In the morning in Egton Bridge we awoke with mixed feelings. As difficult as the journey had been, we didn’t want it to end. The proprietors made us a delicious breakfast in their conservatory (which we have decided is a must have for our future home). Then we gathered our things and were on the road once more.
Although it was not intended to be this way, the final day’s walk is a bit of an encore of all the trickiest bits of the previous days. There is elevation gain, muck, mud, midges, bog, and road walking. By this point though, we were used to these different challenges and without too much profanity, navigated them with confidence. We found ourselves stopping at the Hare and Hounds in Hawkser, just before Robin Hood’s Bay because we wanted to stretch our our final moments on the trail.
The walk along the coast was much easier than I had anticipated; it was far less steep then the walk along St. Bee’s Head. Although the first days of the walk in the Lake District were so very difficult, I am glad to have experienced them first. I imagine that they would have been a frustrating surprise toward the end of our walk.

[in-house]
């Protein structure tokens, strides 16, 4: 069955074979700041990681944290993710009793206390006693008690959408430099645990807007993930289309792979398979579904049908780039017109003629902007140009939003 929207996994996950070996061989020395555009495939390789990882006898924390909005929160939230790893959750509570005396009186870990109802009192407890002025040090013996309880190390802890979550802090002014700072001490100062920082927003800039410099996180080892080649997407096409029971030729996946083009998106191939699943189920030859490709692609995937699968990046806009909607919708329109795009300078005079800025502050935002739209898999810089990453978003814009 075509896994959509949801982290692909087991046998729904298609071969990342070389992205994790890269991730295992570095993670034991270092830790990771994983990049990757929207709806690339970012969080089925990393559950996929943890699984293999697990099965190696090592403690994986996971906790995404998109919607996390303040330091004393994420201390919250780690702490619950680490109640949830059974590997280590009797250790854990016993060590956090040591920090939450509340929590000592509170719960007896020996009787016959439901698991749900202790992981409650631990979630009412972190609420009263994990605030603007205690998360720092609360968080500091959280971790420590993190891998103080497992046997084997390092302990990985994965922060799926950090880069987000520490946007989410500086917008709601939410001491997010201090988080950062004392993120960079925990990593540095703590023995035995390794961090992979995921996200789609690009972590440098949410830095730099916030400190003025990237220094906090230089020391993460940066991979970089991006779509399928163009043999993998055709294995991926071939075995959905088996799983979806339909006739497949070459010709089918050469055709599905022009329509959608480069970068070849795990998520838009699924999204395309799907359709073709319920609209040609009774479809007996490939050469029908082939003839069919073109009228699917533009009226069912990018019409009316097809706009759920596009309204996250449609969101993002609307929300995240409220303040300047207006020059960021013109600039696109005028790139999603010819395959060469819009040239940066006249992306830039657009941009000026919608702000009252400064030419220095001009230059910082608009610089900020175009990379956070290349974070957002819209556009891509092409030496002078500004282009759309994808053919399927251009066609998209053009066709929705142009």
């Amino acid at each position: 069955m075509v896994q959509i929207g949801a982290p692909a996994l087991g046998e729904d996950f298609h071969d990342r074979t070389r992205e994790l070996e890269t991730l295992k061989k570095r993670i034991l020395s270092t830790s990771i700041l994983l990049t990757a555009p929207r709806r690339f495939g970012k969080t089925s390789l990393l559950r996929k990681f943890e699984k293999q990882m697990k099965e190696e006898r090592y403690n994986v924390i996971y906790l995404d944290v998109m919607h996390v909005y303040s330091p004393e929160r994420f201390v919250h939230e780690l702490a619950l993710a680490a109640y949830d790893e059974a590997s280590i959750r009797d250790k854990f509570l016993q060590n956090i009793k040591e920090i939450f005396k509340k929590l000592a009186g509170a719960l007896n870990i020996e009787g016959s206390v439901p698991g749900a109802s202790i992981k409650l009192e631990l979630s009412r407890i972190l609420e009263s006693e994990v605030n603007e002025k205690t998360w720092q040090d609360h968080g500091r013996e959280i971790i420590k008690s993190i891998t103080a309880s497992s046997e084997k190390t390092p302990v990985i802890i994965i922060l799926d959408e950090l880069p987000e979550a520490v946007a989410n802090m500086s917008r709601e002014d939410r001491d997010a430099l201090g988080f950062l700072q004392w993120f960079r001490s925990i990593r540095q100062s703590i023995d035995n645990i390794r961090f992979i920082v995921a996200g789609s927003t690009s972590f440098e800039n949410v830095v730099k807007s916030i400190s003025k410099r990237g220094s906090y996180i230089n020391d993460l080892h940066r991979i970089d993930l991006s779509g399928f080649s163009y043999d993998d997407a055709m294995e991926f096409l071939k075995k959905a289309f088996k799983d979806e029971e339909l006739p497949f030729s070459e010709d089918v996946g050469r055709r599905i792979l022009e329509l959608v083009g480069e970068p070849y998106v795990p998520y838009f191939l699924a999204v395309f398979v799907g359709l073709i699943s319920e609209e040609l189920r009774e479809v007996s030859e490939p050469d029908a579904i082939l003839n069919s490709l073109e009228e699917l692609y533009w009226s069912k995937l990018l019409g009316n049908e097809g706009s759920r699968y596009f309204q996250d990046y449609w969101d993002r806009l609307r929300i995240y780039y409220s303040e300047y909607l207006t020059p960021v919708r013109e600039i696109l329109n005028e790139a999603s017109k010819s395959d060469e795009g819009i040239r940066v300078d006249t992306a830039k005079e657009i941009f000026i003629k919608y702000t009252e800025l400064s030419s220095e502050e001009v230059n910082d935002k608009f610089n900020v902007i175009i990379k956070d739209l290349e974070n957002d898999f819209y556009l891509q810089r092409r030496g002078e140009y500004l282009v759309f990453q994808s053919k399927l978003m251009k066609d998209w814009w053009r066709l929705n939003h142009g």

The photo above is the first image I saw upon entering Robin Hood’s Bay; we had arrived!
As prescribed by Wainwright, we walked down to the shore and threw the pebbles we had collected from St Bee’s Head and carried with us along the way into the North Sea.
We spent the afternoon into the evening at The Bay Hotel, Wainwright’s Bar, drinking, eating and perusing the guest book. We were happy to see the L&B had made there way several days earliar, as did the family from Singapore. We never learned the proper names of the Fast Walking Bacon Eaters, so we couldn’t discern whether or not they had arrived. I knew in two days M&G would be adding their names to the registry as well. If you find yourself walking this way, you’ll find me under a different name, but you will know me by 30WaysofWalking.